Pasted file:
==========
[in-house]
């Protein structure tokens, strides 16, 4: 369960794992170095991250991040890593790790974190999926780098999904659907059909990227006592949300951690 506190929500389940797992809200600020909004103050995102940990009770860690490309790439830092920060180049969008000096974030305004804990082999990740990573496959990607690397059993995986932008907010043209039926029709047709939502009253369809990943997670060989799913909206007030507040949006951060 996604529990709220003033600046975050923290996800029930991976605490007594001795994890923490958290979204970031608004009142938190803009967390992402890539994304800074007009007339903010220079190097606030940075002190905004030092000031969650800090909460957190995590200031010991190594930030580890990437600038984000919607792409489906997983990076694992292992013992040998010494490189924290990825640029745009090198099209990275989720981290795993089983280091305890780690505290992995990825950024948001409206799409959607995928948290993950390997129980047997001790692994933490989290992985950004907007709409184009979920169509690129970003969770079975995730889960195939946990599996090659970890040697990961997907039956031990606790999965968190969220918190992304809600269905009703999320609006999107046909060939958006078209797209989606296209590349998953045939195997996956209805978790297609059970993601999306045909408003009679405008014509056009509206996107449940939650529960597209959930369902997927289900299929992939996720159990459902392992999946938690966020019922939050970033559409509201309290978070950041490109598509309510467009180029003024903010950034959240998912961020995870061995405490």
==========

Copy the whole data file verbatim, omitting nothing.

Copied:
[in-house]
């Protein structure tokens, strides 16, 4: 369960794992170095991250991040890593790790974190999926780098999904659907059909990227006592949300951690 506190929500389940797992809200600020909004103050995102940990009770860690490309790439830092920060180049969008000096974030305004804990082999990740990573496959990607690397059993995986932008907010043209039926029709047709939502009253369809990943997670060989799913909206007030507040949006951060 996604529990709220003033600046975050923290996800029930991976605490007594001795994890923490958290979204970031608004009142938190803009967390992402890539994304800074007009007339903010220079190097606030940075002190905004030092000031969650800090909460957190995590200031010991190594930030580890990437600038984000919607792409489906997983990076694992292992013992040998010494490189924290990825640029745009090198099209990275989720981290795993089983280091305890780690505290992995990825950024948001409206799409959607995928948290993950390997129980047997001790692994933490989290992985950004907007709409184009979920169509690129970003969770079975995730889960195939946990599996090659970890040697990961997907039956031990606790999965968190969220918190992304809600269905009703999320609006999107046909060939958006078209797209989606296209590349998953045939195997996956209805978790297609059970993601999306045909408003009679405008014509056009509206996107449940939650529960597209959930369902997927289900299929992939996720159990459902392992999946938690966020019922939050970033559409509201309290978070950041490109598509309510467009180029003024903010950034959240998912961020995870061995405490």